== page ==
September 17 - 1787 - The Signing of the United States Constitution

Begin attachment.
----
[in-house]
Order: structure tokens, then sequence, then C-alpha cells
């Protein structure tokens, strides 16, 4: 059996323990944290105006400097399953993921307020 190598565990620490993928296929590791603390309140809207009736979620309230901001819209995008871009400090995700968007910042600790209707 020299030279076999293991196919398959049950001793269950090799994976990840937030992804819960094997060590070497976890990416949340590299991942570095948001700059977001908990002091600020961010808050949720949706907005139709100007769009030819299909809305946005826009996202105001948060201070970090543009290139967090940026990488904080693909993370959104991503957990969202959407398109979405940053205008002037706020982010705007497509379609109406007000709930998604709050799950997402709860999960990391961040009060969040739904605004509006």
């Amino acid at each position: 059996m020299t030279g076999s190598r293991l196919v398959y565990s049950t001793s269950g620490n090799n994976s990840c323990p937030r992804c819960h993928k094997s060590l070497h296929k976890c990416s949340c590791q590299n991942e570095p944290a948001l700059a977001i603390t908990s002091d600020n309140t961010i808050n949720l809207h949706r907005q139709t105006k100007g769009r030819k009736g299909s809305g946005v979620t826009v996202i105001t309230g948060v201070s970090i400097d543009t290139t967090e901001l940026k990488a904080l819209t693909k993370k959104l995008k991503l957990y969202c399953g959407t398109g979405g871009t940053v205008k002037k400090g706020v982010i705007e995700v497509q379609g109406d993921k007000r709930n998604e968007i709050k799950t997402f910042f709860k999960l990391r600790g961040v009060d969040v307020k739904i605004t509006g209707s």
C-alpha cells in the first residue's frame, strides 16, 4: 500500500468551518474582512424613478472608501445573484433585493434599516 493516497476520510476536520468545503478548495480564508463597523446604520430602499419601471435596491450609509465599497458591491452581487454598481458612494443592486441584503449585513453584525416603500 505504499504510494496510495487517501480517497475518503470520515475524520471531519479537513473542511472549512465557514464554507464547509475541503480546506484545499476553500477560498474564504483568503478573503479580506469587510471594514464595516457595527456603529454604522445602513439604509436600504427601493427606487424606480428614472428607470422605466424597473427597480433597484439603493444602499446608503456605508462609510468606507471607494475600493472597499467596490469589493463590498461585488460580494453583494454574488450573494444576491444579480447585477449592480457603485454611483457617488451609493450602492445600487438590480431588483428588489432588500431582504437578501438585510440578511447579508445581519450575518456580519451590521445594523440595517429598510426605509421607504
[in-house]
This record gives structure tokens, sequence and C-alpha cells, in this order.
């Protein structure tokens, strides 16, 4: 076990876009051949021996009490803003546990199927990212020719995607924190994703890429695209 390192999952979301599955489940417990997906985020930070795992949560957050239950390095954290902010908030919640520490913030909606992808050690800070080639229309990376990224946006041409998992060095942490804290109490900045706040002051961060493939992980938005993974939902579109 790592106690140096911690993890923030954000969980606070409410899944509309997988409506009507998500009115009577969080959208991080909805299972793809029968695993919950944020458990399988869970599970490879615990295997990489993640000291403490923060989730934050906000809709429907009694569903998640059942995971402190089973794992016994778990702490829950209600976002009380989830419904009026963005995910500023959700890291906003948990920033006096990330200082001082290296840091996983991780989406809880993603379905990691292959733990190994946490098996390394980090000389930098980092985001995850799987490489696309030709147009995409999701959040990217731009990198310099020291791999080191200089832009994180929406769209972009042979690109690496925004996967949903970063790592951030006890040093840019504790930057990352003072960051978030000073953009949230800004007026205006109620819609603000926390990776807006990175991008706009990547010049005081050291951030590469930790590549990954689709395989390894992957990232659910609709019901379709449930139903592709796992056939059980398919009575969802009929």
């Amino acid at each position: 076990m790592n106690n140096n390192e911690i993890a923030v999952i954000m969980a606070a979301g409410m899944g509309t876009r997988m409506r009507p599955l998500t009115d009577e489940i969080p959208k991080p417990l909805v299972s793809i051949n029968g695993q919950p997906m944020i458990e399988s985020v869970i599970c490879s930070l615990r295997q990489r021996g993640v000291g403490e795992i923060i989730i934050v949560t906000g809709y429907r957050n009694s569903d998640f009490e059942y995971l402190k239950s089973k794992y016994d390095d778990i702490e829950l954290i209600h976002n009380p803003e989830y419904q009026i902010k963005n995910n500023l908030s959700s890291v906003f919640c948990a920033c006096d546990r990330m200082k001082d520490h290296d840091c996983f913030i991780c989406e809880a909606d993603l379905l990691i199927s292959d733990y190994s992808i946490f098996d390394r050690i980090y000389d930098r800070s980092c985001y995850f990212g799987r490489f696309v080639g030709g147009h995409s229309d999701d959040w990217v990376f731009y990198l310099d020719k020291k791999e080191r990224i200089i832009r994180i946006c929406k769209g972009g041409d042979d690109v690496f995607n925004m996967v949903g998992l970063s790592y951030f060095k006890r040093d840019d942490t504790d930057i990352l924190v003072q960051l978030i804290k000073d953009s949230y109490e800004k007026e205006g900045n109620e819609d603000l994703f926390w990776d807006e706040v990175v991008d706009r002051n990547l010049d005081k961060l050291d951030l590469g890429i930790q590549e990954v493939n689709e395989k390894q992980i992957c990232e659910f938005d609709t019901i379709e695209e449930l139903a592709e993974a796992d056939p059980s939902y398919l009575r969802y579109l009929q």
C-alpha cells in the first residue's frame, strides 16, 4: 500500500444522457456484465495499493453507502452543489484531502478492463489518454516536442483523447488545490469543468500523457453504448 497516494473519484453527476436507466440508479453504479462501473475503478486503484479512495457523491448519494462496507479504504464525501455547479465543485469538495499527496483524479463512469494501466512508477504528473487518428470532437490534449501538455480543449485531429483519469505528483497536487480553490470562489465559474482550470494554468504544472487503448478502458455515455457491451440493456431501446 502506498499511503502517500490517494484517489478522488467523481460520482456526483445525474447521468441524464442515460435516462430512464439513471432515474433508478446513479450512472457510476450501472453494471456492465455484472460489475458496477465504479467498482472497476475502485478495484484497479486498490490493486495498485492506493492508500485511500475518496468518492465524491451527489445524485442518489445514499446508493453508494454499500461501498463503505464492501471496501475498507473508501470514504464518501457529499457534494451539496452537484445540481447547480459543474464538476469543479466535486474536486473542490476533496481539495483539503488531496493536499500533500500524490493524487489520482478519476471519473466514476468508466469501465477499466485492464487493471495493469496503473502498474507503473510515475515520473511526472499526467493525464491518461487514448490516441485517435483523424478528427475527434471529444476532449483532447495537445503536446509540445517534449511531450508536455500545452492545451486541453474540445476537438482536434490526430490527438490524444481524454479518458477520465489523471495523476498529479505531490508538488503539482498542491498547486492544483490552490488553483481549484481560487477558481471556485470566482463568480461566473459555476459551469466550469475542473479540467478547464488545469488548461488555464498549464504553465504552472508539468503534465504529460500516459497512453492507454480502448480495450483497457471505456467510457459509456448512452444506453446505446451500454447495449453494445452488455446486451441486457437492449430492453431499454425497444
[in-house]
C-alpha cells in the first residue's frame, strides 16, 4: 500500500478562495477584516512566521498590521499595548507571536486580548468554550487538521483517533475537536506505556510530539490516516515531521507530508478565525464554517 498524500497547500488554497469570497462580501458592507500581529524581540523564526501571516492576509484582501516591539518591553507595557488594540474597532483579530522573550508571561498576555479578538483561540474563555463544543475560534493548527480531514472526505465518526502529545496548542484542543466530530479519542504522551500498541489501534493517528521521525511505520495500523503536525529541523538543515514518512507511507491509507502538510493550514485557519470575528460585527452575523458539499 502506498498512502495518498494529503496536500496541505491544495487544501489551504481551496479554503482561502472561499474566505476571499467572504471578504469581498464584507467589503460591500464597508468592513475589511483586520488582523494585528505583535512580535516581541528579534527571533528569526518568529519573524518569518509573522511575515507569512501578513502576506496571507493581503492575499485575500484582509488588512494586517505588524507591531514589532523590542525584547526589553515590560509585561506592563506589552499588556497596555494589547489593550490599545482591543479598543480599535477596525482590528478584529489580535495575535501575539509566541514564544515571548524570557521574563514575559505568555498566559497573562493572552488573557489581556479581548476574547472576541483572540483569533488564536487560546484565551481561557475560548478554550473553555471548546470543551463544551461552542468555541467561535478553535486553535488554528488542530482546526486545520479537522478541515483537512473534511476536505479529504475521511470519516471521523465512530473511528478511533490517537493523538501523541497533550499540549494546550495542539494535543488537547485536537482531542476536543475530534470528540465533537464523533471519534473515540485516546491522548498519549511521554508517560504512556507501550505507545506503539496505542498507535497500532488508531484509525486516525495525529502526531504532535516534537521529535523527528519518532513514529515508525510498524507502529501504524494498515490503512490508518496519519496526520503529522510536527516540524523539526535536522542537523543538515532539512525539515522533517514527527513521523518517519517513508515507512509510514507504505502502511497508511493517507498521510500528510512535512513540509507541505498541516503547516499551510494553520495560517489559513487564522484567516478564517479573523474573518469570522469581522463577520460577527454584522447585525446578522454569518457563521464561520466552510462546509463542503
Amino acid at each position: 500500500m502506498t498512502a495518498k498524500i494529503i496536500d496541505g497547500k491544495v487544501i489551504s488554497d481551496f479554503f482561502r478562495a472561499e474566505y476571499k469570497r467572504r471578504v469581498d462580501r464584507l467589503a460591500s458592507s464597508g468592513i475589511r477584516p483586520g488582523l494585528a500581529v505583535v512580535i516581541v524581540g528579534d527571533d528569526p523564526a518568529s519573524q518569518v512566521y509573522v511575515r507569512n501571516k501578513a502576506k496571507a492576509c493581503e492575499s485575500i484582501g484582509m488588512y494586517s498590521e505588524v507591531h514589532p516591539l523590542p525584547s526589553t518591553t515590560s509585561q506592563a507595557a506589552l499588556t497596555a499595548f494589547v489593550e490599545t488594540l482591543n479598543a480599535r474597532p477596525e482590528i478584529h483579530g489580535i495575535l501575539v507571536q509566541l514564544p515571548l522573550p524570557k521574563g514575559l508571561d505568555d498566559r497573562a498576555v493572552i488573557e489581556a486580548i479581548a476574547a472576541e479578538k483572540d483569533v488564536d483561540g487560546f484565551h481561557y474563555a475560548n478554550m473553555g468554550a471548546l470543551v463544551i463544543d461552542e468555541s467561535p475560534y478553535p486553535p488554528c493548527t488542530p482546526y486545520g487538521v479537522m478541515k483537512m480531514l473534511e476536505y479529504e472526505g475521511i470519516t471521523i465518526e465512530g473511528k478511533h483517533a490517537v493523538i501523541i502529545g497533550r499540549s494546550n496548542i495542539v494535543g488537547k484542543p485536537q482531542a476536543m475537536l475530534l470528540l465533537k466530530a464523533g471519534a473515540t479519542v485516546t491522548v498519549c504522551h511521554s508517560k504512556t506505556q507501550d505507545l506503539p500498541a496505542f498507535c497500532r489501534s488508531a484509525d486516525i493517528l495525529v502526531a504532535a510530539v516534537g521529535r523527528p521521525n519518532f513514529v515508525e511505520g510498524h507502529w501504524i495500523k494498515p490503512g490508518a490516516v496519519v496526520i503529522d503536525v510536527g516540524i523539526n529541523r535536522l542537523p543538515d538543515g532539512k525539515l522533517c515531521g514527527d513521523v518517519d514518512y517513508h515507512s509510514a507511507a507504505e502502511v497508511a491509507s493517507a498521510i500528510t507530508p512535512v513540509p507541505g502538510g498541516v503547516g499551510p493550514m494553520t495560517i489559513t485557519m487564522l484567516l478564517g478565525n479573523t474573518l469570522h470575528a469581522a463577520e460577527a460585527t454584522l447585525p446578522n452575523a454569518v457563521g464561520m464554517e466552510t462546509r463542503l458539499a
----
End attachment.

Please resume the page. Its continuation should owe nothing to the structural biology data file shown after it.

As its preamble notes, the United States Constitution was created "in order to form a more perfect Union." The thing it was trying to make more perfect was the loose agreement known as the Articles of Confederation, which had been governing the United States of America since the Revolutionary War. By 1786, thanks to a number of issues such as Shays' Rebellion, it became clear that the Articles of Confederation could not adequately form a strong enough Federal government. So in 1787 delegates gathered in Philadelphia to create a new government. The first outline was known as the Virginia Plan, as it was put forward by the Virginia Delegation and written by Virginian James Madison. The Virginia Plan had three separate branches of government, a legislature, an executive, and a judiciary, but the way the states were represented proved controversial. The balance between large and small states was agreed to, but issues around counting slaves in enumeration resulted in the notorious "Three-Fifths Compromise." Certain delegates also objected to a lack of a Bill of Rights, guaranteeing specific rights for citizens. Eventually, though, the Consitution was agreed to by a majority of the delegations, and it was signed and sent to the individual states for ratification.